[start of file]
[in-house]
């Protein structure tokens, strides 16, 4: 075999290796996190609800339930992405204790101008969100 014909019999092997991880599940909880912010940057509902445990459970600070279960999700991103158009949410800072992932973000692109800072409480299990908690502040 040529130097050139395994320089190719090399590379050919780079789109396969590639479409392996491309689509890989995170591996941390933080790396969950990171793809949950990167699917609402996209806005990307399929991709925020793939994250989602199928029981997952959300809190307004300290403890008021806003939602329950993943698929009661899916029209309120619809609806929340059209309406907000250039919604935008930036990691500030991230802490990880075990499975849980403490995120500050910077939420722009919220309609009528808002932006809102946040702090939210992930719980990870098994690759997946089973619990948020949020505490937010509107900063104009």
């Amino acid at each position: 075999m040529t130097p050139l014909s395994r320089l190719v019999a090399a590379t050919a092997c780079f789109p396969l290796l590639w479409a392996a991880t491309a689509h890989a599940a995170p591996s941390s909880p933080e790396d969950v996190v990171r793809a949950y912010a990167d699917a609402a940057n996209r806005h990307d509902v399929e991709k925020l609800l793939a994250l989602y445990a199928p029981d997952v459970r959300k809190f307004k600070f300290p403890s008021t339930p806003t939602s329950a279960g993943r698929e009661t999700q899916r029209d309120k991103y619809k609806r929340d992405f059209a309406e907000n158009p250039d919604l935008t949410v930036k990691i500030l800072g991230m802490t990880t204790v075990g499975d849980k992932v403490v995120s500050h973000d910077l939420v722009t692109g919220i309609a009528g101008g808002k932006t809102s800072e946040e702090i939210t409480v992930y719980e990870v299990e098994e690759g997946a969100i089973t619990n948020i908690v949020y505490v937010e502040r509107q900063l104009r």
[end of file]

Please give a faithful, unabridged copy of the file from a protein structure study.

[in-house]
């Protein structure tokens, strides 16, 4: 075999290796996190609800339930992405204790101008969100 014909019999092997991880599940909880912010940057509902445990459970600070279960999700991103158009949410800072992932973000692109800072409480299990908690502040 040529130097050139395994320089190719090399590379050919780079789109396969590639479409392996491309689509890989995170591996941390933080790396969950990171793809949950990167699917609402996209806005990307399929991709925020793939994250989602199928029981997952959300809190307004300290403890008021806003939602329950993943698929009661899916029209309120619809609806929340059209309406907000250039919604935008930036990691500030991230802490990880075990499975849980403490995120500050910077939420722009919220309609009528808002932006809102946040702090939210992930719980990870098994690759997946089973619990948020949020505490937010509107900063104009």
């Amino acid at each position: 075999m040529t130097p050139l014909s395994r320089l190719v019999a090399a590379t050919a092997c780079f789109p396969l290796l590639w479409a392996a991880t491309a689509h890989a599940a995170p591996s941390s909880p933080e790396d969950v996190v990171r793809a949950y912010a990167d699917a609402a940057n996209r806005h990307d509902v399929e991709k925020l609800l793939a994250l989602y445990a199928p029981d997952v459970r959300k809190f307004k600070f300290p403890s008021t339930p806003t939602s329950a279960g993943r698929e009661t999700q899916r029209d309120k991103y619809k609806r929340d992405f059209a309406e907000n158009p250039d919604l935008t949410v930036k990691i500030l800072g991230m802490t990880t204790v075990g499975d849980k992932v403490v995120s500050h973000d910077l939420v722009t692109g919220i309609a009528g101008g808002k932006t809102s800072e946040e702090i939210t409480v992930y719980e990870v299990e098994e690759g997946a969100i089973t619990n948020i908690v949020y505490v937010e502040r509107q900063l104009r």